Burnham: I think it’s gonna be cool. I think Grant just put him in as just one more guy, but everyone at DC editorial and the marketing folks and a lot of fans were just like, “This is interesting.” There’s going to be a bit more of a real-world feel to it, though without getting preachy and political. I think it’s going to be one of the grittier Batman books. I’m super excited for it. I’ve seen the art for it. It looks awesome. Judd Winnick’s a great writer. I think it’s going to be good.
Sacks: You got to extend yourself with Batman Inc., too. You’re getting to draw animals, exotic locations…
Burnham: Animals are hard, man. Animals are hard.
Sacks: Hey, you draw a mean water buffalo.
Burnham: Well, thank you. That was a lot of effort.
Sacks: It’s got to be an interesting set of challenges: geography, animals…
Burnham: Lots of photo reference. Google Images is the greatest invention in the history of mankind.
Sacks: How hard is it to take those images and get them down to two dimensions? It’s different, you know?
Burnham: It’s definitely a challenge to take stuff that’s purely from my imagination and meld it with stuff that I’m looking at a picture of. It’s a challenge but I think I’m getting better and better at it.
Sacks: You obviously love drawing this book, though. It’s in every panel. You’re putting a lot of work in it. What about it appeals to you so much?
Burnham: It’s everything. I mean, I love Batman. He’s easily my favorite DC guy. I love drawing, and I love Grant Morrison comic books, and getting to draw one, I just want to do a good job. Grant’s worked with some great artists and he’s worked with some that don’t quite meld with him. This is the biggest opportunity I’ve ever gotten and maybe ever will get, if I don’t do it right. So I’m gonna do it right, you know?
Sacks: Might as well kick ass on it.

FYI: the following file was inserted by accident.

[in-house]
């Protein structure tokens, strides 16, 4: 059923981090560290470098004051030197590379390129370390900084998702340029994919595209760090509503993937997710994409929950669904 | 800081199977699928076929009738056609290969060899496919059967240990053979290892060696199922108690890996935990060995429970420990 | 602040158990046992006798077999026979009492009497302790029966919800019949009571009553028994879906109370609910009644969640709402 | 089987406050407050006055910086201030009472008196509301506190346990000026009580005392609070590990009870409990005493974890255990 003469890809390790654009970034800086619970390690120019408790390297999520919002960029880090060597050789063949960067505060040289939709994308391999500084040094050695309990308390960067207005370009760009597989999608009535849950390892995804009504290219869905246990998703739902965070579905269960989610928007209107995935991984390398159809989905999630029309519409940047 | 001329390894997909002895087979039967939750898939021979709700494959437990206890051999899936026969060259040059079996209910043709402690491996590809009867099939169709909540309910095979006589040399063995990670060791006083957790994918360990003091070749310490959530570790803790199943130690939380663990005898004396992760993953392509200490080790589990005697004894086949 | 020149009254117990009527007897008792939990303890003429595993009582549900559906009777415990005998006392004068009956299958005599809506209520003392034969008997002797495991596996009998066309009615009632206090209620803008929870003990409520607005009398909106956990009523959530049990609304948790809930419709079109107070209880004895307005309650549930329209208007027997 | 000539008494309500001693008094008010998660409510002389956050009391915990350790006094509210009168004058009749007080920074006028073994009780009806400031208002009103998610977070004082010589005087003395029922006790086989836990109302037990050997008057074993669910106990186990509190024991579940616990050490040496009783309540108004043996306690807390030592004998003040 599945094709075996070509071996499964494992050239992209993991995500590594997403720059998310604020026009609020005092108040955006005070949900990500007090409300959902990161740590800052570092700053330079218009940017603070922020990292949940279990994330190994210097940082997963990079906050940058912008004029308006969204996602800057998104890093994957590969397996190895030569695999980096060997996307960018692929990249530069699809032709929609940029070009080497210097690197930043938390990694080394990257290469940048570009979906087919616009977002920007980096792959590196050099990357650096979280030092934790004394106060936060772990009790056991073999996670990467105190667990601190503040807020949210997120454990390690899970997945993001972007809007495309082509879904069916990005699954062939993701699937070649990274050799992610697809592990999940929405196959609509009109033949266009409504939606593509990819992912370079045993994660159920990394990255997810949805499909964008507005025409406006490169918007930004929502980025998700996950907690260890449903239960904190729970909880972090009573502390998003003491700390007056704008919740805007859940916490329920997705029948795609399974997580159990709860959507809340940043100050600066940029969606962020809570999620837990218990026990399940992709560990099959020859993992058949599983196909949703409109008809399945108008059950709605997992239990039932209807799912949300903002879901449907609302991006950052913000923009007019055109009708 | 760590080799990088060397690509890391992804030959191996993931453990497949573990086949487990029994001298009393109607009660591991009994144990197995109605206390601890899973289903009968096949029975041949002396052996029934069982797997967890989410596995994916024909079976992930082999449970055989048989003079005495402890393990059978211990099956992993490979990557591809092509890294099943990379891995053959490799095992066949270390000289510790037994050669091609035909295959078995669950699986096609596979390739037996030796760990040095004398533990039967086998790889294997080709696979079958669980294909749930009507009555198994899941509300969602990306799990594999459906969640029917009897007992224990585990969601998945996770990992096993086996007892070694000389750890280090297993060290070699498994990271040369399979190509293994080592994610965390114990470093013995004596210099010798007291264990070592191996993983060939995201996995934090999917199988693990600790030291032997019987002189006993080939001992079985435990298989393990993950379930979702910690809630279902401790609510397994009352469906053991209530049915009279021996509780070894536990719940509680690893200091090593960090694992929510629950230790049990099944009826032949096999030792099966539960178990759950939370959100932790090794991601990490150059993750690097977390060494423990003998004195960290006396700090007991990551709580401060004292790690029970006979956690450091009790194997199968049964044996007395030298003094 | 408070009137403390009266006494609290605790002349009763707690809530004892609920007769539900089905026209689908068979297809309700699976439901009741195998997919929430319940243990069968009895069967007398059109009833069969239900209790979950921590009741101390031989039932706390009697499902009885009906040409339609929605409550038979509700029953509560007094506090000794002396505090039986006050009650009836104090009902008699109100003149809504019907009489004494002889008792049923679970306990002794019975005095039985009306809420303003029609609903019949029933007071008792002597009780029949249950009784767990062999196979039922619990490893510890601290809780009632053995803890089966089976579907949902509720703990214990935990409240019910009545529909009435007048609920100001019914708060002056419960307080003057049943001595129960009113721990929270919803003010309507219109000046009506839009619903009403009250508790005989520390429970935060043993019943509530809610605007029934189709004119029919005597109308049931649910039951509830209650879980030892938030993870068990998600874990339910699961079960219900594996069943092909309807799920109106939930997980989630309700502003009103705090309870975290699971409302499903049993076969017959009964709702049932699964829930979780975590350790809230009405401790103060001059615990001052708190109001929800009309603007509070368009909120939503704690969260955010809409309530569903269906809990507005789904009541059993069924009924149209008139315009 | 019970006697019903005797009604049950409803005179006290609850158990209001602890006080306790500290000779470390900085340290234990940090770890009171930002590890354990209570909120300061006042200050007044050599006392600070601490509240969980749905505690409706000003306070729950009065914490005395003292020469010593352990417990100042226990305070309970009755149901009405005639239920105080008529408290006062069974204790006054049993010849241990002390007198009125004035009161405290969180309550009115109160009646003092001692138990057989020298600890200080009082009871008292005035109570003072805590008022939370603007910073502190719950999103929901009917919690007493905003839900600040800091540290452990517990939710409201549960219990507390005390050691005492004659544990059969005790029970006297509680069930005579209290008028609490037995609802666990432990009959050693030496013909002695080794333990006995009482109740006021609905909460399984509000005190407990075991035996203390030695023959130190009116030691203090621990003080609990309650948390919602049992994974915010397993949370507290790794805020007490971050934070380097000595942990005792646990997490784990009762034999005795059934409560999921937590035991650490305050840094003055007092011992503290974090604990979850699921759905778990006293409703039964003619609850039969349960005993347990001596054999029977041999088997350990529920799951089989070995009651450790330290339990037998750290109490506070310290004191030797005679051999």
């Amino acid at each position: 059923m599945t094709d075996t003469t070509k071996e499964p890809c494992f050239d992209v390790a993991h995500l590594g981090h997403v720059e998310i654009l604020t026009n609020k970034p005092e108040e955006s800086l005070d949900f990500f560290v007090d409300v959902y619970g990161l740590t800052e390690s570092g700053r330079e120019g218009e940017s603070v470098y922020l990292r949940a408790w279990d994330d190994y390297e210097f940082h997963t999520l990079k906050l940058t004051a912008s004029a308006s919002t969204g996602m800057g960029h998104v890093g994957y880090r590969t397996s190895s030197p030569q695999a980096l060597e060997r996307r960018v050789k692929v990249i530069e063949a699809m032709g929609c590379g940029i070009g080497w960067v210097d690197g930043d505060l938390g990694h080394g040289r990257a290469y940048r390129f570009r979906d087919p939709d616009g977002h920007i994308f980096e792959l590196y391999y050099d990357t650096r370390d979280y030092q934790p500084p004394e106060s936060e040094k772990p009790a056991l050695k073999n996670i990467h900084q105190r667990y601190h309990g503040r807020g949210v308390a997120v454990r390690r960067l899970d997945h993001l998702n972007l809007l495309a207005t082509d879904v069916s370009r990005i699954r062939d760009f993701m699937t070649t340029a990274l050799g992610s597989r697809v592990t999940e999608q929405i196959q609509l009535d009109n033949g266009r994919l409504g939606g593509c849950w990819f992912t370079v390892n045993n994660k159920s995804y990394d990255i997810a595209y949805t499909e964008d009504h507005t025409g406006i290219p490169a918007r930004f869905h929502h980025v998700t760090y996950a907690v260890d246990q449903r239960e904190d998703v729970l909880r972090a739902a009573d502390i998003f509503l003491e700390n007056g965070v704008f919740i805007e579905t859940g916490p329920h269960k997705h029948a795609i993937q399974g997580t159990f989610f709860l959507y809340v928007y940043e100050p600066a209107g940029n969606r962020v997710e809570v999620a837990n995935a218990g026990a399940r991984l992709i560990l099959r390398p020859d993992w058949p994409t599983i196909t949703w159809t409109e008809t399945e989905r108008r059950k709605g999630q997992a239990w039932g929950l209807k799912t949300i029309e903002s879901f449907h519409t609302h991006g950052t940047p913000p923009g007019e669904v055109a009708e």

Sacks: Officer Downe was great. Does this mean we won’t get any more Offi
Burnham: There’s a director’s cut of Office Downe coming out around Christmastime.
Sacks: It’s an awesomely crazy book. I just loved it.
Burnham: Well, thank you. Very directly, that’s what got me Batman.
Sacks: I believe it. It’s got the same intense, awesome drama at the same time that it’s got a fun touch to it. Because that’s the other thing, too, Batman Inc. is kind of the fun Batman book on some level. It’s not as intense as some of the others.
Burnham: There’s intense levels to it, but hopefully it’s all fun rather than grim and depressing and awful.
Sacks: I remember first seeing your work on Nixon’s Pals.
Burnham: Nixon’s Pals.
Sacks: A group of dysfunctional, crazy villain guys.
Burnham: Yeah, parolees at large supervillains.
Sacks: Was that the first project that you did?
Burnham: That was my first big project. It’s the first thing I did with Joe Casey. Before that I’d done someElephantmen and also some small stuff for Moonstone. Nixon’s Pals was one of the first big things that got reviewed and people actually saw. That sounds mean. It’s not meant to be mean.
Sacks: There’s a big difference between Nixon’s Pals for Image and Batman Inc. for DC, after all. Anything else you want people to know about Chris Burnham?
Burnham: I’ll say that Officer Downe: Bigger, Better Bastard Edition is coming out towards the end of the year. If you’re impatient, I believe it’s sold out on the single issue level but you can order it onComixology. Nixon’s Pals is on iVerse, the Comics+ app, though you really have to search for it. You have to go to “Publishers,” and then go through the titles till you get to “N.” The search doesn’t quite work these days. It’s worth 20 seconds of effort.